42 Running a public or community server
beardy-unixer edited this page 8 years ago

Who is this document for?

This document is about running Friendica servers for relatively large numbers of people, not about private servers for yourself and five to ten friends. If you are only setting up a server for yourself and your family or friends, you may find some interesting information in this how-to - but you can largely disregard warnings on issues like system overload.

In essence, people running servers for up to ten (or so) users will understand Friendica better after reading this document - but it’s only a must-read for those intending to set up much larger sites.

That’s because running a public or community Friendica server requires special consideration of every step. The effects of anything you decide are multiplied by the number of members you have - meaning that even minor issues for personal servers become big deals for public or community sites.

Differences between public and community sites

A community server caters for a specific group of people - your community centre, or church, perhaps - whereas a public server caters for the public at large. Both types of site have lots in common, but there are some important differences too.

For instance, registration policy is affected by these differences. If you run a public server and choose to accept or deny registrations arbitrarily, you make the whole Friendica project look unreliable. On the other hand, if you had a community server that allowed people from anywhere to sign up, you’d quickly run out of resources and your site would eventually grind to a halt. That’s because a community server probably knows how many users it will have and can purchase resources accordingly - a soccer club, for instance, has a defined membership base.

A public server will either have to upgrade frequently, or keep an eye on it’s resources carefully to know when to stop accepting sign ups. It is perfectly acceptable for a listed public server to be closed to new registrations if resources are running low. But it is very poor form to resort to cherry picking to combat the problem. As a public server admin, you may find that you have users you don’t really want on your server - but that’s the price you pay for serving the public. Rejecting or even expelling people arbitrarily contradicts the spirit of service. If you really wish to cherry-pick spontaneously, you should not ask to be listed as a public server.

Another difference is admin intention. A community server is generally set up to serve a particular community on a permanent basis, whereas many public admins view their sites as interim homes for users who feel unable to run personal/small group Friendica servers - see here for their sentiments (you may wish to link to that document on your own public site).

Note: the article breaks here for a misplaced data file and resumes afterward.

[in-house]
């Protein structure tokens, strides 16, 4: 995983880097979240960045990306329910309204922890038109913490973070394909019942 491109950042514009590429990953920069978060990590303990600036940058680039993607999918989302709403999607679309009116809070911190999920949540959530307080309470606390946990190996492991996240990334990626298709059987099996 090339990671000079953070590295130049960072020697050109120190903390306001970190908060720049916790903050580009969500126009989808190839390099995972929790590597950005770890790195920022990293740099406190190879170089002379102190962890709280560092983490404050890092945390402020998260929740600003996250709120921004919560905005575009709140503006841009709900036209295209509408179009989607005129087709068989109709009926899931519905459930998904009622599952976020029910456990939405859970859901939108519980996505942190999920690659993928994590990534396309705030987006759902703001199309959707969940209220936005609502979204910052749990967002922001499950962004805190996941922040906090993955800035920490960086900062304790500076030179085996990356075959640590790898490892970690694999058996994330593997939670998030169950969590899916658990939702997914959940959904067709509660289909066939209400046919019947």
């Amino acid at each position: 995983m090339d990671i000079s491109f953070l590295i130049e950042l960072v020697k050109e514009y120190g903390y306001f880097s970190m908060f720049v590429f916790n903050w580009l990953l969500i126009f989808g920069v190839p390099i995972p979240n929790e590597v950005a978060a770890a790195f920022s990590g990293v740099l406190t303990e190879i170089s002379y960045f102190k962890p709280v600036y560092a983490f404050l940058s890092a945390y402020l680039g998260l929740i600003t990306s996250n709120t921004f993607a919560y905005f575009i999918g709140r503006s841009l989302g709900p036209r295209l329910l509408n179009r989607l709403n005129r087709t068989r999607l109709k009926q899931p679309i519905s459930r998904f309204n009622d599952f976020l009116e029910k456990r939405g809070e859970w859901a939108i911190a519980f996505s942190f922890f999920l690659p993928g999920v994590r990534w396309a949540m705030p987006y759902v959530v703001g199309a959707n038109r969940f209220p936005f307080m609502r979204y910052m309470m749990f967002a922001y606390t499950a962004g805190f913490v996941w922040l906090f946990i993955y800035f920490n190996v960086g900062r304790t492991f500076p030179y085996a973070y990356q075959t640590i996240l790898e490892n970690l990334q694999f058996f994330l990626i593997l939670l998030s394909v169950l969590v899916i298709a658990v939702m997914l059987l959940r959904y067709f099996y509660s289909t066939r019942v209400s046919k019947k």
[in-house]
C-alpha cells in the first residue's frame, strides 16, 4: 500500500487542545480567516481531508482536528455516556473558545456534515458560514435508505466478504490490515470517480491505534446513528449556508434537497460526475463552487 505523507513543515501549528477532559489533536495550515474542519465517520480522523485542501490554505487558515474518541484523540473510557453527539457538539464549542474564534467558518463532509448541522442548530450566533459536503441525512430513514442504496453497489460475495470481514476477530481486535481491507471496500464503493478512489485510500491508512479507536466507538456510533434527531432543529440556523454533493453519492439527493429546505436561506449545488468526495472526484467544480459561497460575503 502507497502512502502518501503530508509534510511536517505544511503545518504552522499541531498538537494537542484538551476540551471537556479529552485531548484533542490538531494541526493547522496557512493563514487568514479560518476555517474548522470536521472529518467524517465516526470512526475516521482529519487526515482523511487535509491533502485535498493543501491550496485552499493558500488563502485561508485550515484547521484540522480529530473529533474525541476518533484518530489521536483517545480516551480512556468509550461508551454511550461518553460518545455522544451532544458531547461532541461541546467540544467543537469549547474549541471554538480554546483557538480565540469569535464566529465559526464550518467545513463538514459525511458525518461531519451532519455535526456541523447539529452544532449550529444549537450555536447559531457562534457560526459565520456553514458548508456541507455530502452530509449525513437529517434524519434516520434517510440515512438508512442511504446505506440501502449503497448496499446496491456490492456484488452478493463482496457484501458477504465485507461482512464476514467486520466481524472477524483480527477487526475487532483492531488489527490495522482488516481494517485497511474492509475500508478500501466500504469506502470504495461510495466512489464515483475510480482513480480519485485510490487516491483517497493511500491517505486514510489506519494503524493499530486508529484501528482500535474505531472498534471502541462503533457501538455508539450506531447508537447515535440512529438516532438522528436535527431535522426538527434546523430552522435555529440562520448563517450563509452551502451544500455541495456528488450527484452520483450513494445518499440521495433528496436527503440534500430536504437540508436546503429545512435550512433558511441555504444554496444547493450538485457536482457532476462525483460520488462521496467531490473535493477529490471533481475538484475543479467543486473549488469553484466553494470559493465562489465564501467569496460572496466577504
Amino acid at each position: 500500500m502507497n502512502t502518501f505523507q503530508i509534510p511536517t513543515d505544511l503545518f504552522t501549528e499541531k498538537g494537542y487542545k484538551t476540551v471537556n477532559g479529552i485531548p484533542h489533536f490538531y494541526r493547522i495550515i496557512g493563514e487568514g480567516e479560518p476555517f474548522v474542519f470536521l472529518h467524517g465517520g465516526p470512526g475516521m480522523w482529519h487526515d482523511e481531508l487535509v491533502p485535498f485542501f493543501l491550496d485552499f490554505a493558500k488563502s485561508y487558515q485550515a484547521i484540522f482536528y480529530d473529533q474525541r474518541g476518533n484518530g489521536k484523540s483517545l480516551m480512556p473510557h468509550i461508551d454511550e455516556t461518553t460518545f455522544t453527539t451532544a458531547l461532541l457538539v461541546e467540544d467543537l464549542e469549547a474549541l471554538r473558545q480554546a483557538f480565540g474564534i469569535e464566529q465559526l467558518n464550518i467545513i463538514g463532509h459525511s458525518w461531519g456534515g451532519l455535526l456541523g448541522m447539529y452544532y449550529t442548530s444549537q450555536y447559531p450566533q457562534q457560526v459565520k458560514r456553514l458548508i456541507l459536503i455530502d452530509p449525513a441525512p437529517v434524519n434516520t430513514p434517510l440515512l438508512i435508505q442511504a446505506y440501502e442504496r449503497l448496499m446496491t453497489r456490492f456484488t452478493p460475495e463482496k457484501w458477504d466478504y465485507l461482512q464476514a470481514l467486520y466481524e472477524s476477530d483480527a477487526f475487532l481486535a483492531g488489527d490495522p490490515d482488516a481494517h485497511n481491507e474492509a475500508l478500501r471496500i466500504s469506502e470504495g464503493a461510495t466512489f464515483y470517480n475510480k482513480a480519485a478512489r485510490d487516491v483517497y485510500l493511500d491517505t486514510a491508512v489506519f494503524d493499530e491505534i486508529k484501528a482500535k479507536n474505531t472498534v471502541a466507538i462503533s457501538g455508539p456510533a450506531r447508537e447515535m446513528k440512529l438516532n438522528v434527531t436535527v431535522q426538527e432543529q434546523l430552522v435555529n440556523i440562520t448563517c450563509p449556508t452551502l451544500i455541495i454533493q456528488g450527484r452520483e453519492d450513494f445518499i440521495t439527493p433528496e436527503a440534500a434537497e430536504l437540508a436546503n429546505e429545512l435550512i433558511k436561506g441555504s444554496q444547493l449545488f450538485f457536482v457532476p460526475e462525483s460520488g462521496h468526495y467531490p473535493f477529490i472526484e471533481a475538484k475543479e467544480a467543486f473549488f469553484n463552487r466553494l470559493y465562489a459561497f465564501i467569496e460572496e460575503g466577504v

The technical environment - operating system

Choosing the right initial environment is a fundamental part of managing a public or community server. Obviously, you won’t normally try to host large numbers of users on a shared hosting scheme - you will almost always choose a Virtual Private Server (VPS) with an upgradable plan (or even a dedicated server if you expect extremely heavy use). But there are other considerations, too.

One pertains to the operating system. Our advice is to use Debian unless you are intimate with another Linux OS. The reason for this is simple: Debian is easily the most popular operating system among the people who usually offer support in the public Friendica groups. When you have problems later - and even the most experienced among us run into riddles from time to time - you’ll find it much harder to get help and will spend more time on search engines if you’re using a different distro. This isn’t evangelism: We’ve already had users on CentOS and Fedora who had to wait hours to find support because nobody else is familiar with the particular quirks of their systems. If you really know your way around, and you know where all your configuration and log files are without help, feel free to any Linux flavour you like - but unless you’re intimate with your OS of choice, stick with Debian (and not a derivative like Ubuntu - there are significant differences).

Web server

If you are comfortable with the idea, use Nginx - it offers superior performance to Apache and can handle around twice as many users on average. For bonus points, using Debian and Nginx lets you use the Debian install script to set up your server almost automatically in ten minutes flat (literally!). You can, of course, use Apache without any problems if your server is already set up and installed, but you won’t be able to host as many people on your site as an Nginx server.

On a public or community server, you’ll need to block the use of the prefix ‘www’. Some people still go to the effort of inserting www into web addresses. This breaks things. Use an Nginx rule or Apache redirect to send http://www.domain.com traffic to plain http://domain.com

Decide whether or not you’re going to use SSL now. If you are, you need to mandate it. You can’t have a public or community site that allows http and https for one reason - Internet Explorer. A considerable number of your members may be using this browser despite its questionable reputation. These people will be presented with mixed content warnings on practically every page (if there is a single non-SSL element on an SSL page, or vice-versa).

Don’t use a self-signed certificate. They’re very, very annoying for technical users, and a deal breaker for ordinary users (who are scared off by browser warnings). Get a free certificate from StartSSL instead. For more, see the SSL How-To. If you insist on using a self-signed SSL certificate, don’t run a public or community server.